2 Million Egyptians Rally in Celebration of Revolution

by on February 1, 2011 · 2 comments

in Civil Rights

Tahrir Square in Cairo, Feb 1, 2011. (Screen capture from Al Jazeera video, 7:20 PST.)

I got up early this morning to watch the Egyptian revolution unfold. Turned on Al Jazeera and BBC to watch live coverage of the hundreds of thousands converging and rallying in Tahrir Square in Cairo.  They had called today for a “million person march.”

And rally they did. All kinds of Egyptians have converged into Cairo, all religions, all genders, all classes, and all ages.  Lots of women, lots of children.  It is a festive affair, and some observers called it Egypt’s “Woodstock.”

Upwards of two million people are estimated to be in the Square, despite the shut-down by the government of trains, communication, and social media. And despite the imposition of a curfew and some efforts to block roads and bridges.  Large demonstrations are also happening in other cities, such as Alexandria at the coast.

The main demand of the Egyptian people: Hosni Mubarak get out!  Many have claimed they will stay until the dictator – who has been in power and supported by our government for 31 years – has left.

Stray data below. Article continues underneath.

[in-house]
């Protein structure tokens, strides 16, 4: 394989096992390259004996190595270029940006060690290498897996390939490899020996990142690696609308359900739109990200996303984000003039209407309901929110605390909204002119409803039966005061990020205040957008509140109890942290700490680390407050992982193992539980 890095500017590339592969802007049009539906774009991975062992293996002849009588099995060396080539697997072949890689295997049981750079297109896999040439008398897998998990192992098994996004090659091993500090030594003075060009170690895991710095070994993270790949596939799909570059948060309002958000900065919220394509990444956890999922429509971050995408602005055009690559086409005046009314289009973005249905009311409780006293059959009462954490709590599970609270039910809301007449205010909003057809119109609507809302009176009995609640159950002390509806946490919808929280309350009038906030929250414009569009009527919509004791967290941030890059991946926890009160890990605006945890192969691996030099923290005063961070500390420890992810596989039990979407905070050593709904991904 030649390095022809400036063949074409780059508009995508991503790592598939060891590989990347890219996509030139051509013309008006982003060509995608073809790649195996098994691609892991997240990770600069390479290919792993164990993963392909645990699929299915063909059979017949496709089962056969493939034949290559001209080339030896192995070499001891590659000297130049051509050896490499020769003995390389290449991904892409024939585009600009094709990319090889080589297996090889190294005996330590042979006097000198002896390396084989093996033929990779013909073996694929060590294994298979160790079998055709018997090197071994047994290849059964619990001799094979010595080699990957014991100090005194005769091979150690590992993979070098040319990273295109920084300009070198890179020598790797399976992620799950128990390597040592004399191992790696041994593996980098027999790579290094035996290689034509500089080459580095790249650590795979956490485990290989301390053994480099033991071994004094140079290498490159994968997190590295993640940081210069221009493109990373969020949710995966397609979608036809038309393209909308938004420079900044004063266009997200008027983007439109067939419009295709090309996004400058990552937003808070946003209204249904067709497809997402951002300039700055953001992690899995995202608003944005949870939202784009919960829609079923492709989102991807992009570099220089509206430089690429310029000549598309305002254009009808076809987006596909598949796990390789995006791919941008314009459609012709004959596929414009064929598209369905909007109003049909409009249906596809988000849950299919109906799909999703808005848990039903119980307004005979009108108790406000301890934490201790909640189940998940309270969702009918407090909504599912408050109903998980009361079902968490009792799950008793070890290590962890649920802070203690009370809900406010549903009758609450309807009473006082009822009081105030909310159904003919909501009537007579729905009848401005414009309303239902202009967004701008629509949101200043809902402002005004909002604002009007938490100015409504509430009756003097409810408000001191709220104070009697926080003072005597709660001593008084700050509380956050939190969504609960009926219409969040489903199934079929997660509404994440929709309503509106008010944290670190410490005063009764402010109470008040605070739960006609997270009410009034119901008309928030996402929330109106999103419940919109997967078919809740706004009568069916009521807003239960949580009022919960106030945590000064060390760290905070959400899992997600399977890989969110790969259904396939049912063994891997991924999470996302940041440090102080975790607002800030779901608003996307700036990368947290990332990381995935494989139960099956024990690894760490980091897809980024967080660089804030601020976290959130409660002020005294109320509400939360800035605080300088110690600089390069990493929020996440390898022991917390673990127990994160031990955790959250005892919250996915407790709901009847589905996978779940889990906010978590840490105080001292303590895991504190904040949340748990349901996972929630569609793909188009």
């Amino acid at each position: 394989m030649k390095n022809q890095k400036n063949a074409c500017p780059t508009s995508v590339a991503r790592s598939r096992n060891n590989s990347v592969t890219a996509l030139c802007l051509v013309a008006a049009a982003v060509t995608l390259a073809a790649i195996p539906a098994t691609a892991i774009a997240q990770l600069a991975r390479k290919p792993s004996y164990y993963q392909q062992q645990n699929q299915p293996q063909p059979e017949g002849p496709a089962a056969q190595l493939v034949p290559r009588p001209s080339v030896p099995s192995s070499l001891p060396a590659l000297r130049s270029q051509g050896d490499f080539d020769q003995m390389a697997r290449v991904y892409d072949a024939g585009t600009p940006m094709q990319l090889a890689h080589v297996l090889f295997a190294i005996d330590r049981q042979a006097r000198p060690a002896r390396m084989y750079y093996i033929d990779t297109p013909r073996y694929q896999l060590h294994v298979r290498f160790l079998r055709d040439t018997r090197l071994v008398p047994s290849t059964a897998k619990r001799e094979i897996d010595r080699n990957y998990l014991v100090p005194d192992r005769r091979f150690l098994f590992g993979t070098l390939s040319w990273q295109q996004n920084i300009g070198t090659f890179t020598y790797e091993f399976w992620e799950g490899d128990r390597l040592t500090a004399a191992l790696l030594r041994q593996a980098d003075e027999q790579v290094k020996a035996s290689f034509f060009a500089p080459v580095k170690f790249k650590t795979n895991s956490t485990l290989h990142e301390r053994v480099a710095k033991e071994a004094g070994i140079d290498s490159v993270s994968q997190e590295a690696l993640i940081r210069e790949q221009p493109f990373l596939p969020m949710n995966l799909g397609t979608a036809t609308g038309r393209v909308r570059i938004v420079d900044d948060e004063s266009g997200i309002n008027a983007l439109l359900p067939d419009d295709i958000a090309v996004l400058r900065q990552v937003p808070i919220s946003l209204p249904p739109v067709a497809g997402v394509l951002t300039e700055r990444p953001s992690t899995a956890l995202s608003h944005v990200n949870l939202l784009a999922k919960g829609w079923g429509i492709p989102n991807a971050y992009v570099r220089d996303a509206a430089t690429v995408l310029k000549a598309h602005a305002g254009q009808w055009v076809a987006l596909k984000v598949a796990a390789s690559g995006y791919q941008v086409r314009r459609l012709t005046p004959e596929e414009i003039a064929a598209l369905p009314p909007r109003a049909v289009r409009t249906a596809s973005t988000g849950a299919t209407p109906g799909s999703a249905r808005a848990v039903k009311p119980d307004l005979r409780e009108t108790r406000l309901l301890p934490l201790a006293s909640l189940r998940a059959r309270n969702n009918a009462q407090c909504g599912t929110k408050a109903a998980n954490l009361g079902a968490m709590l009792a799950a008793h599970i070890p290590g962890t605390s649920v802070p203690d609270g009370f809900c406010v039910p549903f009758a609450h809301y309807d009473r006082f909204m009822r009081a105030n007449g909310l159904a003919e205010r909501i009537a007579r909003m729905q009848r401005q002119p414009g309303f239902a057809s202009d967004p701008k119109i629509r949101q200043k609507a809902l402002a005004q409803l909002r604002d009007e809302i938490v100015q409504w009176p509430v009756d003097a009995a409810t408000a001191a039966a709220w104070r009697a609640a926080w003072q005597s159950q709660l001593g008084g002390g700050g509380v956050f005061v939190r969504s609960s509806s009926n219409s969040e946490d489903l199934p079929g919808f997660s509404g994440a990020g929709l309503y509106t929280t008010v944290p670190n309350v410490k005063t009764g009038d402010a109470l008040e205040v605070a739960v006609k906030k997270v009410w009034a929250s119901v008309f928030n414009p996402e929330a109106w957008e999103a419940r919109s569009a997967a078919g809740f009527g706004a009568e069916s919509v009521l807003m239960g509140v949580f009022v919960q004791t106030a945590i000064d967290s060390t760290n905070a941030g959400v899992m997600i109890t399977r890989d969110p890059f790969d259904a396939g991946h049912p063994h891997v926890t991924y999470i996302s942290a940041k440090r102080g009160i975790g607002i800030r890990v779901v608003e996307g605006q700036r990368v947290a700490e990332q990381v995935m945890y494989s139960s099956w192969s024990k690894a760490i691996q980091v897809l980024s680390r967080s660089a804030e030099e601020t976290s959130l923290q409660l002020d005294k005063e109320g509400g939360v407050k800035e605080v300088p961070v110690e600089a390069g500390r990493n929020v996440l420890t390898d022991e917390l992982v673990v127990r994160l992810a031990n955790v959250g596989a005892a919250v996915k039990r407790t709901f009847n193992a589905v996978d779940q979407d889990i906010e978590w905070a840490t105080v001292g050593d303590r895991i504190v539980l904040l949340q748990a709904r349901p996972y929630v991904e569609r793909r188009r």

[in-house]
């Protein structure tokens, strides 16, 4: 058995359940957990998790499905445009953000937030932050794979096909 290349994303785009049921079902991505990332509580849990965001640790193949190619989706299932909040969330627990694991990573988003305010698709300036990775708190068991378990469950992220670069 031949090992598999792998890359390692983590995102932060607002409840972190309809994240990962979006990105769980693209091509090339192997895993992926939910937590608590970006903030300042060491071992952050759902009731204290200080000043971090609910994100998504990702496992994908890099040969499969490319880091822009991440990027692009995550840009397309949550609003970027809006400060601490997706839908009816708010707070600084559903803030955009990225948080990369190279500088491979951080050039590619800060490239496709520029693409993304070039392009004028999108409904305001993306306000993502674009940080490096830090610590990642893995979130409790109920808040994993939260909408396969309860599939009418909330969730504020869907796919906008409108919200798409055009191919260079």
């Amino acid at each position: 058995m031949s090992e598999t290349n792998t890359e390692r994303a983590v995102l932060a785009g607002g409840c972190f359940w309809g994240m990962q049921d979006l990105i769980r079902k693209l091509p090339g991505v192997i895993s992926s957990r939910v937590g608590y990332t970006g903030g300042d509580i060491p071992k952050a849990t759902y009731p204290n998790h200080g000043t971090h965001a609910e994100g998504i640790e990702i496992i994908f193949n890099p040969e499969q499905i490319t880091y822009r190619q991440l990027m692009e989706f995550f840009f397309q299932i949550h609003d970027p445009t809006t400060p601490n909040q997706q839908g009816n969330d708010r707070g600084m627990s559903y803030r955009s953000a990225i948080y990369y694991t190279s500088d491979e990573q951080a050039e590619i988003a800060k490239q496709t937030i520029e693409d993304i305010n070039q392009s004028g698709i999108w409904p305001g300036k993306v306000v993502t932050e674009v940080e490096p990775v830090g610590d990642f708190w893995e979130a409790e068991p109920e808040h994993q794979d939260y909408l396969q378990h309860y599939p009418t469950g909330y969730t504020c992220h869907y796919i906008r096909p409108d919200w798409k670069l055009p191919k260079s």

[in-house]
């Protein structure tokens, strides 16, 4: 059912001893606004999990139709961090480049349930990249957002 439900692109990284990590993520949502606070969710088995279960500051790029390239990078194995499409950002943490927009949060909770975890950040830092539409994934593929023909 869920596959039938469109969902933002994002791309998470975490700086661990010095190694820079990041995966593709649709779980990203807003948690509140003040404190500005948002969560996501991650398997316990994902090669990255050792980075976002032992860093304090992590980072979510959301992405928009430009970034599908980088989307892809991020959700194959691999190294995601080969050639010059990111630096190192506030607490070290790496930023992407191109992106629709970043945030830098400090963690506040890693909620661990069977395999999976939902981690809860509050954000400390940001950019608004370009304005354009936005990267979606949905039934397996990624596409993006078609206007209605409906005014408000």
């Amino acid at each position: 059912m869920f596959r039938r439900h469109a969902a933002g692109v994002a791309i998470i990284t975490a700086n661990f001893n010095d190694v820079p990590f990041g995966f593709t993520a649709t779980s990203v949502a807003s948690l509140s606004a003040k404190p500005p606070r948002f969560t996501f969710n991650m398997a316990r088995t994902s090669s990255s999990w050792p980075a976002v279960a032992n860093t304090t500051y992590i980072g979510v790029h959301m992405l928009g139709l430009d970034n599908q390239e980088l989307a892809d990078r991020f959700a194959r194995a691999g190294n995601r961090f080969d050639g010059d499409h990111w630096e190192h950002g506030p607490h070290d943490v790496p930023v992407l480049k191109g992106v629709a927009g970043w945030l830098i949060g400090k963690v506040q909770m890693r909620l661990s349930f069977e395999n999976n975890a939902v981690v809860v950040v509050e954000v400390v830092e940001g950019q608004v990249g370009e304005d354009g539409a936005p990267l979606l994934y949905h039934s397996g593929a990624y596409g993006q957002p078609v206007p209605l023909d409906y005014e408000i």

The Army has declared that it will not use force on the people or fire into the crowds. The Army is reported to have strung barb wire around the President’s Palace.

Check it out yourself at Al Jazeera English live video stream.  Or go to the BBC for updates.

{ 1 comment… read it below or add one }

avatar Frank Gormlie February 1, 2011 at 4:04 pm

President Obama just said: “President Mubarak recognises that the status quo is not sustainable, and that change must take place.” The president says he made it clear to Mr Mubarak that he believes “any orderly transition must be meaningful, must be peaceful, and must begin now”.

“The process must include a broad spectrum of Egyptian voices and opposition parties. It should lead to elections that are free and fair. It should result in a government that is not only grounded in democratic principles, but is also responsive to the aspirations of the Egyptian people.”

“Throughout this process the United States will continue to extend the hand of partnership and friendship to Egypt. We stand ready to provide any assistance that is necessary to help the Egyptian people as they manage the aftermath of these protests.”

Obama concludes by saying: “In the last few days, the passion and the dignity that has been demonstrated by the people of Egypt has been an inspiration to people around the world. To the people of Egypt, particularly the young people, I want to be clear. We hear your voices. I have an unyielding belief that you will determine your own destiny and seize the promise of a better future for your children and your grandchildren.”


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